Search strategy

A methodical search of the literature was performed using PubMed/MEDLINE, Scopus, and the Cochrane library from January 1, 1960, through January 23, 2021. The search strategy used the following keywords: ((Shoulder OR Glenohumeral*) AND (Sepsis OR Septic)). The search results were not initially filtered by language to identify both English and non-English studies that could be translated.

Eligibility criteria

All studies with Level-I to IV evidence in the English/Spanish language were considered for inclusion. Other inclusion criteria included (1) studies on septic arthritis of the native shoulder joint that reported on at least one of the following parameters: joint aspiration data (i.e., synovial white cell count, gram stain, and culture results), preoperative serum markers (i.e., white blood cell count (WBC), erythrocyte sedimentation rate (ESR), C-reactive protein (CRP)), blood culture, presenting symptoms, patient comorbidites, and (2) studies involving multiple joints (i.e., pooled data) in which the data of interest (i.e., shoulder joint) could be isolated and extracted. Articles were excluded if they were (1) not transcribed in English/Spanish, (2) published before January 1, 1960, (3) skeletally immature patients (< 18 years of age), (4) studies reporting on postoperative shoulder infection (i.e., prosthetic joint infection or following mini-open/arthroscopic procedures), (5) studies reporting on periarticular shoulder sepsis (i.e., not involving the glenohumeral joint), and (6) book chapters, review articles, or opinion papers. A native shoulder was defined as any shoulder that had not undergone previous surgical intervention before the development of septic arthritis.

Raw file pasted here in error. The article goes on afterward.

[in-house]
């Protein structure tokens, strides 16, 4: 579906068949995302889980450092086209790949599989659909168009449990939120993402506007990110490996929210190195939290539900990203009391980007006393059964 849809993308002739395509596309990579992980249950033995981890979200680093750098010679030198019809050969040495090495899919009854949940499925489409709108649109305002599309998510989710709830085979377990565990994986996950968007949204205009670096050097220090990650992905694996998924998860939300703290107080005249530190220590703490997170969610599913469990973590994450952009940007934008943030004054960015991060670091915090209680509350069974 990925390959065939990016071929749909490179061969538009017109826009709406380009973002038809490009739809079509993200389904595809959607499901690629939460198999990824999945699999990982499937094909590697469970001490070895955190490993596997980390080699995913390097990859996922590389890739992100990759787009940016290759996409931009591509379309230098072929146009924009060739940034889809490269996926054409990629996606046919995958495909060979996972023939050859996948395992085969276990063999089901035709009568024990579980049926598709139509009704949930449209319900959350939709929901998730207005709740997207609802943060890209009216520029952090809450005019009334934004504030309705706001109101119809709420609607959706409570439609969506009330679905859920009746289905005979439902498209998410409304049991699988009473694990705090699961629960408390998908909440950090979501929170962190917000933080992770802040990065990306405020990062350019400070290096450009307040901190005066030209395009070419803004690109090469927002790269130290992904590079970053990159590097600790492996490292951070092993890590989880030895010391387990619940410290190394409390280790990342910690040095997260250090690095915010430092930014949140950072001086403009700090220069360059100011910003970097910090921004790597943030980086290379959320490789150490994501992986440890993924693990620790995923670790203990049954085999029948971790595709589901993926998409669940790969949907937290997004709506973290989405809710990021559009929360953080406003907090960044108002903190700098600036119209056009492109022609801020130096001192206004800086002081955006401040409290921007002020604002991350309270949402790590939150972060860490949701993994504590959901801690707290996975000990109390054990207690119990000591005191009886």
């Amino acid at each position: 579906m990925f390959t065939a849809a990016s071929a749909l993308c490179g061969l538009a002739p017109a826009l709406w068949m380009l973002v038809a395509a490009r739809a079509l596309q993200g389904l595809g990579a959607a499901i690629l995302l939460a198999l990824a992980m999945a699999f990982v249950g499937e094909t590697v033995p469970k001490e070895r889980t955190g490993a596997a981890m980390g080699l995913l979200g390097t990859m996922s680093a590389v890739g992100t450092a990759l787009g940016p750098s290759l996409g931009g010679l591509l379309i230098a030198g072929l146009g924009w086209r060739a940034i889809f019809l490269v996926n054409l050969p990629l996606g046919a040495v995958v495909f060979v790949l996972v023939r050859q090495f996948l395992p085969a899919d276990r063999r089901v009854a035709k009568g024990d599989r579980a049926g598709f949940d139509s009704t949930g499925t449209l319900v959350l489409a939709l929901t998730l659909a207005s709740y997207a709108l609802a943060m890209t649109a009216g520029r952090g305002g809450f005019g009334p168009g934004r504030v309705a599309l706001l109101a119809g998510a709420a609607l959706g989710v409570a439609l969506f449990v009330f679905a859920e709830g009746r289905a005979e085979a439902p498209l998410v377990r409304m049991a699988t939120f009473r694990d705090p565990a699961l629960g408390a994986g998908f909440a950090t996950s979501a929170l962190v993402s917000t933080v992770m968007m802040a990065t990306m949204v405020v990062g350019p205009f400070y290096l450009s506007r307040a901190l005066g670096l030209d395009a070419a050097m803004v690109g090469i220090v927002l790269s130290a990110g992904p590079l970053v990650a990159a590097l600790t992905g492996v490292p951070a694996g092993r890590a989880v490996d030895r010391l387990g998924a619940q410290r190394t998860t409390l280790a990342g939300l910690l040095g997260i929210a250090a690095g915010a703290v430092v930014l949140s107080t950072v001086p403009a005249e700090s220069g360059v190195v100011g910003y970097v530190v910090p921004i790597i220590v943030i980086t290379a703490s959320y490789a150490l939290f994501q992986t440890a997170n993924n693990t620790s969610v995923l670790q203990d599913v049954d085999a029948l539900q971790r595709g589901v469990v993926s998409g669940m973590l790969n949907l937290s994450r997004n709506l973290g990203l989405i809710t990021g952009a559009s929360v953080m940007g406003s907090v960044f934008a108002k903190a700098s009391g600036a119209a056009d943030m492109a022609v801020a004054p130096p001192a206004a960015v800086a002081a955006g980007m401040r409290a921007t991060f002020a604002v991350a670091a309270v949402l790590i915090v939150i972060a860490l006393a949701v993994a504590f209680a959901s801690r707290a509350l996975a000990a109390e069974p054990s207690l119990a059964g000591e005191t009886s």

Data abstraction and quality analysis

Two independent and blinded reviewers collected study data. Extracted data included: publication year, study design, level of evidence, sample size, age, sex, follow-up duration, clinical findings, imaging findings, laboratory values, time to presentation, preoperative and operative procedures, revisions, and comorbidities.

Study quality was evaluated by two independent investigators using the Methodological Index for Non-Randomized Studies (MINORS) criteria [21]. Each of the 12 items was graded from zero to two. The maximum cumulative scores were 24 for comparative studies and 16 for noncomparative studies.

Outcome measures

The primary outcome of interest was the synovial white cell count from infected native shoulders. Secondary outcome measures include reporting on all lab values that may influence the diagnosis of shoulder sepsis.

Statistical analysis